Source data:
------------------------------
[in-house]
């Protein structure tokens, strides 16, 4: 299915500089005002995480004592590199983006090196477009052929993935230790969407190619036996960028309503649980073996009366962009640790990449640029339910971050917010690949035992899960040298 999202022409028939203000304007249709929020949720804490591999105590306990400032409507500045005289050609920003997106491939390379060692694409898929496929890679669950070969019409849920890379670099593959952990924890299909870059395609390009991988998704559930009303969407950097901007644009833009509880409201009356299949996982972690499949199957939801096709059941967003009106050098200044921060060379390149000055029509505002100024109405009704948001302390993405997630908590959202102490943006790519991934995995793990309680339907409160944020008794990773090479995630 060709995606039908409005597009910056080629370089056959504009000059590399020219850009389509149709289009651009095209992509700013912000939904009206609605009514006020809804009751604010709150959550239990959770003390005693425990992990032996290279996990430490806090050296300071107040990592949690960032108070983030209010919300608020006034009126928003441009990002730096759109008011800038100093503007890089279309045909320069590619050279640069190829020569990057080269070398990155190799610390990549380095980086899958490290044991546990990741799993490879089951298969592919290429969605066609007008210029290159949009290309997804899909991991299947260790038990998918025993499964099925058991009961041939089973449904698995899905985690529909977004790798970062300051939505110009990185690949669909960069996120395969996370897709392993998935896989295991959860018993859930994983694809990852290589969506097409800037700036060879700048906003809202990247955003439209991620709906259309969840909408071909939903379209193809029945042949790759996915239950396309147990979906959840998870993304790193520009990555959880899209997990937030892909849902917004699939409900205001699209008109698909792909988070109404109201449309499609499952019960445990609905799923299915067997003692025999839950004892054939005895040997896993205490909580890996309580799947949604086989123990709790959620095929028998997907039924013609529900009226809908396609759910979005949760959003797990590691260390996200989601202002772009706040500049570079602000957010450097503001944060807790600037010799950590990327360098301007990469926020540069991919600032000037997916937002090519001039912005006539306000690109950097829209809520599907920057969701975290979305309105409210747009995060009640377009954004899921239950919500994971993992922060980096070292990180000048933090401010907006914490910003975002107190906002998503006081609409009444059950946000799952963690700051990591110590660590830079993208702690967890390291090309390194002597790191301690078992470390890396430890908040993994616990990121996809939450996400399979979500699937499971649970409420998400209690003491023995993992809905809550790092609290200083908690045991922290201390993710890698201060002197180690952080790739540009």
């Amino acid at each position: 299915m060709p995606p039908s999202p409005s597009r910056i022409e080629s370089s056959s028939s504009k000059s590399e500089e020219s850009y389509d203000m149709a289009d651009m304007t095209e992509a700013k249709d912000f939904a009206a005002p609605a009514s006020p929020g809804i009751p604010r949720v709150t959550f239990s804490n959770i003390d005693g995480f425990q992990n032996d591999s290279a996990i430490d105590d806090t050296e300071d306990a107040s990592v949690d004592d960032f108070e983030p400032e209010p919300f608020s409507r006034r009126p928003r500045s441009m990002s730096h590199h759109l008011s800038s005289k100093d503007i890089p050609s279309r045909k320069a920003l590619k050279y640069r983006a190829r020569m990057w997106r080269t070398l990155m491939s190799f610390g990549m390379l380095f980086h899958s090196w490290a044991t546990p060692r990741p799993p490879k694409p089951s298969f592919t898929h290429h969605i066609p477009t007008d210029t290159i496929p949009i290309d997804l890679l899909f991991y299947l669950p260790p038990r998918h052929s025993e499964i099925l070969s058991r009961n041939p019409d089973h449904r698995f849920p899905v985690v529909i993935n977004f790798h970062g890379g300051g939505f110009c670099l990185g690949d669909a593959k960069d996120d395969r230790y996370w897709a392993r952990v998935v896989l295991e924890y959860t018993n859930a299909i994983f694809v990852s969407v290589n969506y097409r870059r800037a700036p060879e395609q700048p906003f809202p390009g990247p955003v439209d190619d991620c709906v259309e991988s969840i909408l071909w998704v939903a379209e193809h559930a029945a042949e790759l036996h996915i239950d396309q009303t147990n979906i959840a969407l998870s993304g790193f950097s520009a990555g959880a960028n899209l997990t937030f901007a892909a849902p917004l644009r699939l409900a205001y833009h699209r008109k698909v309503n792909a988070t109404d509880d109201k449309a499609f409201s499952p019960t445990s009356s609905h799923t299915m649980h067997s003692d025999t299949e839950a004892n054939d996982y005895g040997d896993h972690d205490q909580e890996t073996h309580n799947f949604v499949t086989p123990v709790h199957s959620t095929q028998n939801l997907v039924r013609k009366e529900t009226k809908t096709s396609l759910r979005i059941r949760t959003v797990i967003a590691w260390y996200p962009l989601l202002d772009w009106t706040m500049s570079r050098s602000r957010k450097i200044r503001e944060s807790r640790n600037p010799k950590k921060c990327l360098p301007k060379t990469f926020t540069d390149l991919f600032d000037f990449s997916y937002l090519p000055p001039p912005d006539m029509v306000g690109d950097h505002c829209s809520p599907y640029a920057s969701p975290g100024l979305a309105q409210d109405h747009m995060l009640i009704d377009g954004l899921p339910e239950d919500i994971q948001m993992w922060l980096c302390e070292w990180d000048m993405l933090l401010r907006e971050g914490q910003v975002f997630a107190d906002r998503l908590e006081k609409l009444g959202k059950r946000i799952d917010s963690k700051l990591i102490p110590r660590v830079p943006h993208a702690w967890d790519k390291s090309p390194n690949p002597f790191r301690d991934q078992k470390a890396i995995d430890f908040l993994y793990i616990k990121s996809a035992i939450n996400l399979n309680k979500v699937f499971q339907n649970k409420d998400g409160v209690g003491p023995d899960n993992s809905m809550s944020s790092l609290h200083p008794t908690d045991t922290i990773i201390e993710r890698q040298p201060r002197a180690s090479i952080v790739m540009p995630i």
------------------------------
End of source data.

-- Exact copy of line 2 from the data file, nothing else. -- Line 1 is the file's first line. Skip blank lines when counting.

């Protein structure tokens, strides 16, 4: 299915500089005002995480004592590199983006090196477009052929993935230790969407190619036996960028309503649980073996009366962009640790990449640029339910971050917010690949035992899960040298 999202022409028939203000304007249709929020949720804490591999105590306990400032409507500045005289050609920003997106491939390379060692694409898929496929890679669950070969019409849920890379670099593959952990924890299909870059395609390009991988998704559930009303969407950097901007644009833009509880409201009356299949996982972690499949199957939801096709059941967003009106050098200044921060060379390149000055029509505002100024109405009704948001302390993405997630908590959202102490943006790519991934995995793990309680339907409160944020008794990773090479995630 060709995606039908409005597009910056080629370089056959504009000059590399020219850009389509149709289009651009095209992509700013912000939904009206609605009514006020809804009751604010709150959550239990959770003390005693425990992990032996290279996990430490806090050296300071107040990592949690960032108070983030209010919300608020006034009126928003441009990002730096759109008011800038100093503007890089279309045909320069590619050279640069190829020569990057080269070398990155190799610390990549380095980086899958490290044991546990990741799993490879089951298969592919290429969605066609007008210029290159949009290309997804899909991991299947260790038990998918025993499964099925058991009961041939089973449904698995899905985690529909977004790798970062300051939505110009990185690949669909960069996120395969996370897709392993998935896989295991959860018993859930994983694809990852290589969506097409800037700036060879700048906003809202990247955003439209991620709906259309969840909408071909939903379209193809029945042949790759996915239950396309147990979906959840998870993304790193520009990555959880899209997990937030892909849902917004699939409900205001699209008109698909792909988070109404109201449309499609499952019960445990609905799923299915067997003692025999839950004892054939005895040997896993205490909580890996309580799947949604086989123990709790959620095929028998997907039924013609529900009226809908396609759910979005949760959003797990590691260390996200989601202002772009706040500049570079602000957010450097503001944060807790600037010799950590990327360098301007990469926020540069991919600032000037997916937002090519001039912005006539306000690109950097829209809520599907920057969701975290979305309105409210747009995060009640377009954004899921239950919500994971993992922060980096070292990180000048933090401010907006914490910003975002107190906002998503006081609409009444059950946000799952963690700051990591110590660590830079993208702690967890390291090309390194002597790191301690078992470390890396430890908040993994616990990121996809939450996400399979979500699937499971649970409420998400209690003491023995993992809905809550790092609290200083908690045991922290201390993710890698201060002197180690952080790739540009």